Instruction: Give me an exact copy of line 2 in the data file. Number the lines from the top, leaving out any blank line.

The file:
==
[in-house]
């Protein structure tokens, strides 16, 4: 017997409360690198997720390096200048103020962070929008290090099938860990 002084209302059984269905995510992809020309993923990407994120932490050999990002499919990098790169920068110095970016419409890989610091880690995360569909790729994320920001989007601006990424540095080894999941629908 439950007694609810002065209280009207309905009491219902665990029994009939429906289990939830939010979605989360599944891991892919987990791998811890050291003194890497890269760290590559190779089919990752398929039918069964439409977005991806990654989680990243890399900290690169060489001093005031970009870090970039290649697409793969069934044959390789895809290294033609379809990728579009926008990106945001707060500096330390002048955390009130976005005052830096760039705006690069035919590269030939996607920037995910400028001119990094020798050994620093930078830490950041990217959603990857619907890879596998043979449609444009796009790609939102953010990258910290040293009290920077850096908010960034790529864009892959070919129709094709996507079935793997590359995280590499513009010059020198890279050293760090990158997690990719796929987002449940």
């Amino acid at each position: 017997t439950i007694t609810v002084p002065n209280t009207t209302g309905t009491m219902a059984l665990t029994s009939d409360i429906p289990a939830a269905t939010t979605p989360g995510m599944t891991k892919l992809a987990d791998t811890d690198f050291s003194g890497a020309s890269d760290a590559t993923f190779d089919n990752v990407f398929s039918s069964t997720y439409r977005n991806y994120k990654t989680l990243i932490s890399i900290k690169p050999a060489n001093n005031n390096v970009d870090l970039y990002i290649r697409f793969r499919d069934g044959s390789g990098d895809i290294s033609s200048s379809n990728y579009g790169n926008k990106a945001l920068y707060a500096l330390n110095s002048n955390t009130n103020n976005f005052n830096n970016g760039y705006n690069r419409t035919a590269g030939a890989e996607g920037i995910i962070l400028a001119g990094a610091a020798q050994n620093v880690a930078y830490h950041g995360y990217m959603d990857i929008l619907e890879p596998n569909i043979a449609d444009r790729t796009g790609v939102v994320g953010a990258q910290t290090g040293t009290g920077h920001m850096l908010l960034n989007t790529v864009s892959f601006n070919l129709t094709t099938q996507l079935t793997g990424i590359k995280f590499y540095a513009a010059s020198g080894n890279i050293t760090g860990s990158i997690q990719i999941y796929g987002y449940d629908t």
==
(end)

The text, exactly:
């Protein structure tokens, strides 16, 4: 017997409360690198997720390096200048103020962070929008290090099938860990 002084209302059984269905995510992809020309993923990407994120932490050999990002499919990098790169920068110095970016419409890989610091880690995360569909790729994320920001989007601006990424540095080894999941629908 439950007694609810002065209280009207309905009491219902665990029994009939429906289990939830939010979605989360599944891991892919987990791998811890050291003194890497890269760290590559190779089919990752398929039918069964439409977005991806990654989680990243890399900290690169060489001093005031970009870090970039290649697409793969069934044959390789895809290294033609379809990728579009926008990106945001707060500096330390002048955390009130976005005052830096760039705006690069035919590269030939996607920037995910400028001119990094020798050994620093930078830490950041990217959603990857619907890879596998043979449609444009796009790609939102953010990258910290040293009290920077850096908010960034790529864009892959070919129709094709996507079935793997590359995280590499513009010059020198890279050293760090990158997690990719796929987002449940």